Peter Dunkley, an active member of the Kamailio developer team, has integrated support for SIP over the WebSocket
protocol into Kamailio. It will be part of the next release and exist
only in the developer code today. There are still some issues to sort
out to get a production-ready setup. SIP over Websockets, an IETF draft
composed by a number of members of the SER/Kamailio/SIP router community
– Iñaki Baz Castillo, Victor Pascual and José Luis Millán Villegas – is
still a moving target and hopefully on it’s way to become an RFC.
From the IETF draft abstract:
The WebSocket [RFC6455] protocol enables messages exchange between
clients and servers on top of a persistent TCP connection (optionally
secured with TLS [RFC5246]). The initial protocol handshake makes
use of HTTP [RFC2616] semantics, allowing the WebSocket protocol to
reuse existing HTTP infrastructure.
Modern web browsers include a WebSocket client stack complying with
The WebSocket API [WS-API] as specified by the W3C. It is expected
that other client applications (those running in personal computers
and devices such as smartphones) will also run a WebSocket client
stack. The specification in this document enables usage of the SIP
protocol in those new scenarios.
This specification defines a new WebSocket sub-protocol (section 1.9
in [RFC6455]) for transporting SIP messages between a WebSocket
client and server, a new reliable and message boundary transport for
the SIP protocol, new DNS NAPTR [RFC3403] service values and
procedures for SIP entities implementing the WebSocket transport.
Media transport is out of the scope of this document."
The Kamailio SIP over Websocket support
Some customisation of the websocket module is possible through
modparams, but for most users the defaults should be OK. The WebSocket
the xhttp and sl modules for the initial handshake, and (unless you
have both a Kamailio installation and WebSocket SIP client supporting
GRUU, Outbound, and Path) nathelper for request routing and the
core force_rport() function for response routing (a new nat_uac_test()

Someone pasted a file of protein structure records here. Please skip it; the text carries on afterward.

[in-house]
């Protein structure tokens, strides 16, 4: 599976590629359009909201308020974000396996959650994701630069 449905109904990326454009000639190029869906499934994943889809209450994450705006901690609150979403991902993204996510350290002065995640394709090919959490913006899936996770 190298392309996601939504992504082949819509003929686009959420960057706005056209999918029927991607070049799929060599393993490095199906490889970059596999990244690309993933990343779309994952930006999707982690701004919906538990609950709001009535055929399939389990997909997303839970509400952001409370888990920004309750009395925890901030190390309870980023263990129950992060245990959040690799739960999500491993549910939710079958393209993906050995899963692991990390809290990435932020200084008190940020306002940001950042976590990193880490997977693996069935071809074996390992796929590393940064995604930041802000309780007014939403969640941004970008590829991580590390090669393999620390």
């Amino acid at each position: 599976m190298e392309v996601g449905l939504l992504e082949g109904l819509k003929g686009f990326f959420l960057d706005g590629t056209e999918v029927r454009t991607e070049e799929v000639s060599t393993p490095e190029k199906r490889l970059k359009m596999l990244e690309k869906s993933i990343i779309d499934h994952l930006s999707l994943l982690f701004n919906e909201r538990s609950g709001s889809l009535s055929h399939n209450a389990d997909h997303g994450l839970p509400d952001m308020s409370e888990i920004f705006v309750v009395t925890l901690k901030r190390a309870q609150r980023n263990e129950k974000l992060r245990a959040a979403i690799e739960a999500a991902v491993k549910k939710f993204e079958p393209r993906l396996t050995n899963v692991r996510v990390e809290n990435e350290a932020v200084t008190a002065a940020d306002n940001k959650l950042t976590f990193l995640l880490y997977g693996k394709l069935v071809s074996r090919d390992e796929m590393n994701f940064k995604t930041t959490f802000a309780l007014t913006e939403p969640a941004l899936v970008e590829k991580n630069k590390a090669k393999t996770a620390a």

has been added to detect whether a message has arrived on a WebSocket).
There is an example kamailio.cfg in the websocket module directory.
-  Kamailio does not currently support Outbound
-  I have not updated the Path module for WebSockets
I believe that, once Kamailio supports Outbound and WebSocket support
is added to the Path module (and you have a SIP over WebSocket client
supports this), it will be possible to use the websocket module
without the nathelper module and force_rport() and without needing to
change the websocket module or Kamailio core code.
If you want to use secure WebSockets (wss) as well as ordinary WebSockets just configure TLS and listen on an appropriate port.
I have added WebSocket support to some modules, but there are
definitely going to be others (modules/lcr,
modules/sipcapture, modules_k/nat_traversal, modules_k/path,
modules_k/seas, and modules_k/snmpstats, at least) that need updating
too. WebSockets is an unusual transport, so I have put a few notes
together for anyone who needs to use it in the code (including adding
support to additional modules):
Please give the new module a go and let Peter know (by writing to the developer mailing list) about any issues you find!
- A WebSocket server cannot initiate a WebSocket connection. So
a WebSocket connection (over TCP or TLS) is like a TCP/TLS connection
coming from behind a NAT. This is why nathelper aliasing and
force_rport() is used for the routing, and “set_…_no_connect()” is
always used (it’s set within the websocket module).
- WebSocket (PROTO_WS) and secure WebSocket (PROTO_WSS) connections
are just upgraded TCP and TLS connections, so there are no listening
sockets for PROTO_WS and PROTO_WSS. This means that, when deciding on
what transport is being used, you need to look at the proto set in
the tcp_connection, receive_info, and/or dest_info structure for the
message -looking at the socket_info structure (that the message has
arrived on or will be sent on) will not give you the right answer.
- Although WebSocket (PROTO_WS) and secure WebSocket (PROTO_WSS)
are different internal protocols there is only one SIP transport type
for both ”;transport=ws” (WS and WSS are explicitly used in Via: headers
though). This means that you can’t tell whether the transport
parameter in an R-URI, Route/Record-Route, or Contact-URI is for
WebSockets or secure WebSockets. As long as the message makes it into
the WebSocket module everything will be OK as that module sorts it all
out, but it has led to slightly more complex checks being required in
some of the code relating to record-routing to handle this – and it may
have an effect on other modules too.